Oil black treatment..... very nice - Page 3
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  1. #41
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    I had to make a new unobtainable safety for a no name .410 O/U shotgun so I thought I would try the boil in oil method of coloring. It was hard to get an even heat on the part and you can see the different colors on the finished product. I actually like the colors so I didn’t keep heating and quenching. I would have normally used a cold bluing gun product, but this is quite presentable for small parts. That's paper towel fuzz on the finished part.





    Some of you know I’m a gunsmith so I am familiar with black oxide blueing. Some call it hot salts blueing or hot dip, but it’s all the same thing. Its 3 components are sodium hydroxide, (caustic soda flakes, lye), sodium nitrate, and sodium nitrite. It holds up well to being handled, but still needs to be oiled to last.
    All black oxide finishes are applied exactly the same way. The way a part comes out of the blueing tank is all dependant on how it is polished. Polishing is 98% of a well done black oxide finish. If the part is bead blasted and blued it will be a matte finish. If the steel is polished to look like chrome and blued, it will be black with a hint of deep blue, mirror finish.
    Here is a picture of one of the worst polishing jobs I have ever seen. This Colt 1911 is/was on a gun auction site for something like $2,200. I wouldn’t give you $200 for it. Every sharp corner, straight line, or flat surface has been buffed on a wheel to within an inch of its life. I’m sure they had to re-stamp the lettering because it must have been almost removed. I guarantee if you sighted down the flat on the side of the slide, it will be rippled like a wash board. It also should not be polished as bright as it was.
    I don’t know what a mirror polish and heated/dipped in oil finish would look like. Probably lose some of its shine.


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  3. #42
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    One day all iron or steel that was exposed and not oil coated in my shop rusted.
    A source of heat that keeps the steel parts above ambient temperature will stop that from my experience, I keep many machine tools in the hangar and try to have a lightbulb under machines that are tarped. Some have an old garage sale electric blanket on low that is between the machine and the tarp. I conclude that temperature changes can allow condensation to form on the surfaces and it is surprising, as you said, how fast that awful sickly reddish coating forms.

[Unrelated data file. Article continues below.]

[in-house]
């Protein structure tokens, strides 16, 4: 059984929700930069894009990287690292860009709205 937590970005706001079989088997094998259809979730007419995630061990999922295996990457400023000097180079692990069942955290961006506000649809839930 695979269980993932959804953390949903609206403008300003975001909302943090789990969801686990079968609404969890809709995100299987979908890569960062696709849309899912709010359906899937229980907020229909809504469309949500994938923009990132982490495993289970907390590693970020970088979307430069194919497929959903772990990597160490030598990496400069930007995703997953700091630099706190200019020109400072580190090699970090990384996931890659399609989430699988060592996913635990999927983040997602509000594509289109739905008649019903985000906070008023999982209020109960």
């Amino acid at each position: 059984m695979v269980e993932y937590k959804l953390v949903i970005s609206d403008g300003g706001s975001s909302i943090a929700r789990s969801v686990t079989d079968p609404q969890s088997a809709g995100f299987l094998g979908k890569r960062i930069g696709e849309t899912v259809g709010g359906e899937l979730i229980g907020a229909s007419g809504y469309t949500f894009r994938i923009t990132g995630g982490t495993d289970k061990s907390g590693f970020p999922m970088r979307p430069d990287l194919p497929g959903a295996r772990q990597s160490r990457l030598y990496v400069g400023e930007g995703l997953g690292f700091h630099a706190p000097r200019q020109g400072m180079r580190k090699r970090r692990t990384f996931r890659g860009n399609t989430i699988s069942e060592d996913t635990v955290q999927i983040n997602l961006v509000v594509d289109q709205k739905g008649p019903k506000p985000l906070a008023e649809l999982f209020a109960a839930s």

I have to go today and treat the struts again, and this time I'll try the WD40 specialist, and hope to report back in a couple of weeks.
    Ideally I'd like to stop the rusting process for an extended time to my satisfaction and then paint it with a good paint. What I didn't say before is that I'd previously gone through the whole process of sanding down to bare metal, then applying Ospho (Diluted phosphoric acid), then carding that and re applying Ospho, lightly carding again and painted with POR25, which is supposed to be the end all for rusting. 6 months later there is the rusting under that!

    The airplane is a classic from 1946 and it's my third one by that builder, so you can understand why rust is such a nightmare for me.

  4. #43
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    Here is a picture of one of the worst polishing jobs I have ever seen.
    Had they gone a bit farther they could have called it "Melted" and sold it for more.

  5. #44
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    If you think that is bad, an artist friend was commissioned to make a bronze head of a local business leader. She did a careful wax and had it lost wax cast by a foundry that was supposed to know what they were doing. One of their clowns proudly presented her the casting with all the fine detail buffed away. She had to do the whole thing over.

    Bill

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